Less wind energy from the north sea – decline but weaker than on land

Less wind energy from the north sea - decline but weaker than on land

Wind farms in the North Sea supplied significantly less electricity in the first half of the year than in the same period last year due to weather conditions. However, because periods of calm put even more prere on onshore wind power output, the share of North Sea power in total German wind power generation rose to 16.6 percent in the period from January to June (previous year: 15.6 percent), according to grid operator Tennet in Bayreuth, Germany.

Offshore expansion important

For Tennet CEO Tim Meyerjurgens, this development proves how necessary an expansion of offshore wind energy is for the security of supply and a successful energy transition. "Especially in lower wind years, the ratio of wind power generated shifts toward offshore", he said. "There, we generate on average about twice as many full-load hours as onshore and can thus partially compensate for lulls onshore."

Overall, wind power transmitted by Tennet from the German North Sea fell 16 percent in the first half of the year to 9.67 terawatt hours (TWh). 1.81 TWh came from wind turbines in the Baltic Sea, which are not part of Tennet’s grid area, 17.5 percent less than a year earlier. Germany’s total offshore wind output in the North Sea and Baltic Sea was thus around 11.5 TWh in the first half of 2021.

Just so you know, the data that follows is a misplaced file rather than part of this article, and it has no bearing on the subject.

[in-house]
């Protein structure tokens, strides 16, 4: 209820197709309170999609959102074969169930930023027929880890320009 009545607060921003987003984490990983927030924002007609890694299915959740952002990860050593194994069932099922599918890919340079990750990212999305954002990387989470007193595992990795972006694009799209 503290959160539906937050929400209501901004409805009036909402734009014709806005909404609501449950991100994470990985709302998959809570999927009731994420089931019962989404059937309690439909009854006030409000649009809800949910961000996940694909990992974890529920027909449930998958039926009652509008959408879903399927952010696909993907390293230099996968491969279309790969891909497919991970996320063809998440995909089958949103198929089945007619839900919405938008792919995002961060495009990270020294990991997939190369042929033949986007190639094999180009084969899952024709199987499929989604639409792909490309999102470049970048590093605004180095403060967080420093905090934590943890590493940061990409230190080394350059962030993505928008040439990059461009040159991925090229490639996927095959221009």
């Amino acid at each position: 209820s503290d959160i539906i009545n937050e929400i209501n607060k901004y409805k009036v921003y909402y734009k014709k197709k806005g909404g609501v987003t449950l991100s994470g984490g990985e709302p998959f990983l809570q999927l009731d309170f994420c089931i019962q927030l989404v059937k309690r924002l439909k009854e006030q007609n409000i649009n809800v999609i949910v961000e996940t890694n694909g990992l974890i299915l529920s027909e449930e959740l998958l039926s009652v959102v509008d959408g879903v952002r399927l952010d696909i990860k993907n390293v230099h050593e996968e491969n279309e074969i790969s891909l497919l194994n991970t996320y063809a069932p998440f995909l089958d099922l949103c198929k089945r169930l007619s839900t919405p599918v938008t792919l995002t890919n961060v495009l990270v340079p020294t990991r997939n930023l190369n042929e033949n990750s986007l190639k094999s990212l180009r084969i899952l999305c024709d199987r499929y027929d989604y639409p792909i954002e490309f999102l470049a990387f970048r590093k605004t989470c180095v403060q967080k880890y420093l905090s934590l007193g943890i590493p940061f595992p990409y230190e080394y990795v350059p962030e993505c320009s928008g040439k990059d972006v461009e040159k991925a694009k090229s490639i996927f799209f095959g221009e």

Including the wind power generated onshore – around 47 (previous year: 60) TWh – Germany thus had a total wind yield of 58.15 TWh in the first half of the year, according to Tennet. According to industry estimates, offshore wind turbines alone can supply around 8 million households with electrical energy.



No new offshore wind turbines in 2021

The capacity in the North Sea, i.e. the output of the wind turbines installed there, is stagnating at 6.68 gigawatts. For the first time in many years, there will be no new offshore wind turbines in 2021. However, from the middle and especially towards the end of this decade, the industry is expecting a "strong to very strong expansion". The German government is aiming for an expansion to 20 gigawatts by 2030 and 40 gigawatts by 2040.

Even today, more electricity is generated from wind (2020: 25.6 percent) than from coal (24.8 percent) in Germany. In view of the foreseeable end of nuclear and coal-fired power, however, considerably more is still needed "green" energy will be needed, especially since German Economics Minister Peter Altmaier has just significantly increased the demand forecast for the year 2030. For millions of electric cars, heat pumps or "green" hydrogen, the power consumption was allowed to be 10 to 15 percent higher than previously amed.

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